The Power of Story: Previewing the 2015 Tribeca Film Festival
Story. Storytelling. Experience. Community. Story, story, story!
Talk to the heads of the Tribeca Film Festival and its programmers, and you’ll soon pick up on the event’s messaging this year. A festival that, as Robert DeNiro said at yesterday’s press lunch, was originally intended to be a “one-time thing” is now something of a New York institution. But it continues to evolve. At a sit down earlier in the week, Festival Director Geoff Gilmore, Tribeca Enterprises Executive V.P. Paula Weinstein and senior programmer Cara Cusamano spoke of today’s film viewing and festival landscape — how we are in, as Tribeca co-founder Jane Rosenthal said at the press lunch, “a screen agnostic” moment when “everyone has a film studio and high-def theater in their pocket.”
This realization prompted the Tribeca team to ask itself, says Gilmore, “What is Tribeca trying to do?” The answer, Gilmore said, was to be less inspired by the “reductive” definition of a film festival — “You show some films, put together a jury, give awards and look at what the sales figures are” — and more the concept of what a festival can be in that screen-agnostic world. This year’s Tribeca, says Gilmore, “is an examination of what storytelling is. We don’t just say we have Virtual Reality as a sidebar event. If you look at [the festival’s] various threads, there is real thought given to how we are organizing things, from performance to theater to film to the idea of Spring Studios. And then, let’s get back to talking about movies. We hope we are recontextualizing what’s going on — that’s what’s new at Tribeca.”
In such an age of media overload, where the last thing anyone seems to need is another movie to add to their queue, Tribeca is also emphasizing, as would be expected, the value of its curation in sifting through the cinematic ruble as well as the value of communal moviegoing events — like Mary J. Blige’s performance following the premiere of the documentary, The London Sessions. And, as Gilmore says above, they are emphasizing the festival as a presenter of storytelling across all mediums — not just film but television, gaming and new media. Said Weinstein, “We wanted to have everything we did be a celebration of story but also to break any boundaries of what that storytelling means. We’re in this amazing moment where instead of worrying about what’s happening to the film business — ‘How do you get movies made?’ — we flipped [the question] on its side and said, ‘What a thrilling time. Yes it’s unknown, none of know where these new things like VR are going to go, but out of it is going to come some great stories and adventures, whether those adventures are in a movie theater or on television or on your iPhone.’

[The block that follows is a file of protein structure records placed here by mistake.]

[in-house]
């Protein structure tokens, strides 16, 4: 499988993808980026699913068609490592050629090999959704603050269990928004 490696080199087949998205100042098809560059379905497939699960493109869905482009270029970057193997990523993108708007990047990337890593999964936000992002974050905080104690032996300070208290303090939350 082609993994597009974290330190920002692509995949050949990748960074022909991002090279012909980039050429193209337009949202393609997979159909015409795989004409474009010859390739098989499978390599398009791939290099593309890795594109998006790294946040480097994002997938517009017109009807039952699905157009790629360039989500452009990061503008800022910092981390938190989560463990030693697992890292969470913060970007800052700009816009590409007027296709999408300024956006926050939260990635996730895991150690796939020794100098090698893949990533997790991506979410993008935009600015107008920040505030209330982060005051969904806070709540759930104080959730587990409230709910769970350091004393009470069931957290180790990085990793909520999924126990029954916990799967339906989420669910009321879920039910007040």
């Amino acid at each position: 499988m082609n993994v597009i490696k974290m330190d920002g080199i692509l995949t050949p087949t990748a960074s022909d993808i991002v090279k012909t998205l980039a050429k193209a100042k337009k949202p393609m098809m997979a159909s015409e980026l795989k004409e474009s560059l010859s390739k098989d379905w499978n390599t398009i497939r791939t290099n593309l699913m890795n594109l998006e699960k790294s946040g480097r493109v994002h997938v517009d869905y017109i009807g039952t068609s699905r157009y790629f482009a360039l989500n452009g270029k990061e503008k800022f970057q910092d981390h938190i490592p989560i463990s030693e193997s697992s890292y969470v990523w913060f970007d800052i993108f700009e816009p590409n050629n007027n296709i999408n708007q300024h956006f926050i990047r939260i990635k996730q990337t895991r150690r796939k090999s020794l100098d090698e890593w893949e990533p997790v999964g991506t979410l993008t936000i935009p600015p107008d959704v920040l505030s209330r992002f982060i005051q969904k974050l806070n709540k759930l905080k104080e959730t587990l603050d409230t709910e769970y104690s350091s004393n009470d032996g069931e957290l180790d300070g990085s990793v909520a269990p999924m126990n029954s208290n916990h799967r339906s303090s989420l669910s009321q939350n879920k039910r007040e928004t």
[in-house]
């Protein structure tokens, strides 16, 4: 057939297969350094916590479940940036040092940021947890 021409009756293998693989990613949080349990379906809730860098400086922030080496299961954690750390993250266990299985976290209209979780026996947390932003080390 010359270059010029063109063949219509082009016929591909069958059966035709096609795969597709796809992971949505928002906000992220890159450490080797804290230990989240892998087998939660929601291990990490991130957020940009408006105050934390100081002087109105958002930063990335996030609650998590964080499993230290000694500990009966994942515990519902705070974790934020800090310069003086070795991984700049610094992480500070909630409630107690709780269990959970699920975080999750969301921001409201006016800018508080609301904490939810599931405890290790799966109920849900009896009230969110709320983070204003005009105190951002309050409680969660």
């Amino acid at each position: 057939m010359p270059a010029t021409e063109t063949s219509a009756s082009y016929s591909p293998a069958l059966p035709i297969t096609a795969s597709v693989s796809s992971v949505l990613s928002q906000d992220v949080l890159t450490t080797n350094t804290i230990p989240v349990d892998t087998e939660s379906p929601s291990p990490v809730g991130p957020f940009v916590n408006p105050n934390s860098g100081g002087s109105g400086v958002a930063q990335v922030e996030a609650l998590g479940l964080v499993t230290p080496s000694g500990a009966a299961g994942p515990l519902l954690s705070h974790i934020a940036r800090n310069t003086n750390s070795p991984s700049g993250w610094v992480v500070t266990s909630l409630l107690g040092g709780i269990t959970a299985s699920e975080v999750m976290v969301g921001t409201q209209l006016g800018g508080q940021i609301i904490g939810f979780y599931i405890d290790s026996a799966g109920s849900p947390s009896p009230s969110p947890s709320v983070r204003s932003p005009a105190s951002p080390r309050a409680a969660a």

Regarding the festival experience, Tribeca this year is launching something major and new: Spring Studios, a 150,000 square foot space that will be a hub for audience and events throughout the festival. It both firmly re-roots Tribeca back in its namesake neighborhood while addressing that odd problem almost all festivals seem to have: the lack of a place to hang out.
As usual, there’s too much in Tribeca to effectively preview. Below, however, are some picks from me and the Filmmaker editorial team. Also, Filmmaker will be hosting two programs at Spring Studios Saturday morning at 11:00 and 11:45. The first, at 11:00 AM, is on documentary production and how energy and momentum is sustained over the years of production with the makers of Uncertain and Tom Swift and His Electric Rifle. Managing Editor Vadim Rizov will moderate that one. The second is a discussion of the current state of independent fiction feature producing between Andrew Corkin, whose Emelie is in the festival and sounds awesome, and me.
Below, here are a few films and programs to look forward to.
The Adderall Diaries. Well read by journalists due to one of its subjects — writer’s block — Stephen Elliot’s The Adderall Diaries is one of the more original and, with its theme of father/son reconciliation (or at least understanding), moving of the crop of experimental memoirs that surfaced a few years ago. In Elliot’s book, a writer and journalist — Elliot himself — who’s a part of the San Francisco SM community, is hired by a national magazine to cover a murder trial with kink overtones. The book has many tangents, but expect Pamela Romanowsky’s debut film to focus on the father-son aspect and be aided by two strong performers: James Franco and Ed Harris.